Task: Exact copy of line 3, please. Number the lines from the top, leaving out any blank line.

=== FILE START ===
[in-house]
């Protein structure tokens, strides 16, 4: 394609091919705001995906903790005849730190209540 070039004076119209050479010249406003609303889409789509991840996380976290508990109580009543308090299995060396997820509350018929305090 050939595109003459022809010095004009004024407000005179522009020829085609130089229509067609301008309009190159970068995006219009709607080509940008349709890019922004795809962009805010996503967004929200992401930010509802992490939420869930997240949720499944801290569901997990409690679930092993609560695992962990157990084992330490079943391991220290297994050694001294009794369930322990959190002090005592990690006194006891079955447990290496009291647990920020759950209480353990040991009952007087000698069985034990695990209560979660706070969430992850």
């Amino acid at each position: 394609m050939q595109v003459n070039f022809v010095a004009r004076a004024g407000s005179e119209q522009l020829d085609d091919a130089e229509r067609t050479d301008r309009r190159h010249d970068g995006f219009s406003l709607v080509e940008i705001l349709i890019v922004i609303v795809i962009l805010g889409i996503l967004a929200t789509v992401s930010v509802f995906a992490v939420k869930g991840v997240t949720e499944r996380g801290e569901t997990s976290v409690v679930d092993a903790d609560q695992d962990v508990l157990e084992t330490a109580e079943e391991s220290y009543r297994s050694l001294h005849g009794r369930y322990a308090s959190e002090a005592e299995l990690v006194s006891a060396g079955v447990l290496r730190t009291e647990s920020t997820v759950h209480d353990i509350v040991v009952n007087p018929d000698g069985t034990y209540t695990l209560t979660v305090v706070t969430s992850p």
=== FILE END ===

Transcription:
């Amino acid at each position: 394609m050939q595109v003459n070039f022809v010095a004009r004076a004024g407000s005179e119209q522009l020829d085609d091919a130089e229509r067609t050479d301008r309009r190159h010249d970068g995006f219009s406003l709607v080509e940008i705001l349709i890019v922004i609303v795809i962009l805010g889409i996503l967004a929200t789509v992401s930010v509802f995906a992490v939420k869930g991840v997240t949720e499944r996380g801290e569901t997990s976290v409690v679930d092993a903790d609560q695992d962990v508990l157990e084992t330490a109580e079943e391991s220290y009543r297994s050694l001294h005849g009794r369930y322990a308090s959190e002090a005592e299995l990690v006194s006891a060396g079955v447990l290496r730190t009291e647990s920020t997820v759950h209480d353990i509350v040991v009952n007087p018929d000698g069985t034990y209540t695990l209560t979660v305090v706070t969430s992850p």